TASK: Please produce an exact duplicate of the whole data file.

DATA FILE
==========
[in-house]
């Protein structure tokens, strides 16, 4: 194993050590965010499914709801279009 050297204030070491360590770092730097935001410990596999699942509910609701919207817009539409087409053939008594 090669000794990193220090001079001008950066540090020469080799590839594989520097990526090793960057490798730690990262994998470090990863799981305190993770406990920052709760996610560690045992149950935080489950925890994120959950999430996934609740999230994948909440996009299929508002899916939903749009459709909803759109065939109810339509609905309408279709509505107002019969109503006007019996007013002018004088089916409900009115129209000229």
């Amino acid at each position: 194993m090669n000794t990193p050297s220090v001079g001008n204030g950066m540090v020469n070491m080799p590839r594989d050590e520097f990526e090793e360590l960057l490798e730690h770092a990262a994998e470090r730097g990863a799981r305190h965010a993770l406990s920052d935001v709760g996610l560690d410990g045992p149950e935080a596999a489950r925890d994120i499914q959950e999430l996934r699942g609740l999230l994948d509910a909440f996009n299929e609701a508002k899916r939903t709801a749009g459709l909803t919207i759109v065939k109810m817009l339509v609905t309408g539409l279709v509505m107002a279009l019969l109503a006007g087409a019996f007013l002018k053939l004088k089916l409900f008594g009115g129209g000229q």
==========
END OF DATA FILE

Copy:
[in-house]
């Protein structure tokens, strides 16, 4: 194993050590965010499914709801279009 050297204030070491360590770092730097935001410990596999699942509910609701919207817009539409087409053939008594 090669000794990193220090001079001008950066540090020469080799590839594989520097990526090793960057490798730690990262994998470090990863799981305190993770406990920052709760996610560690045992149950935080489950925890994120959950999430996934609740999230994948909440996009299929508002899916939903749009459709909803759109065939109810339509609905309408279709509505107002019969109503006007019996007013002018004088089916409900009115129209000229």
């Amino acid at each position: 194993m090669n000794t990193p050297s220090v001079g001008n204030g950066m540090v020469n070491m080799p590839r594989d050590e520097f990526e090793e360590l960057l490798e730690h770092a990262a994998e470090r730097g990863a799981r305190h965010a993770l406990s920052d935001v709760g996610l560690d410990g045992p149950e935080a596999a489950r925890d994120i499914q959950e999430l996934r699942g609740l999230l994948d509910a909440f996009n299929e609701a508002k899916r939903t709801a749009g459709l909803t919207i759109v065939k109810m817009l339509v609905t309408g539409l279709v509505m107002a279009l019969l109503a006007g087409a019996f007013l002018k053939l004088k089916l409900f008594g009115g129209g000229q």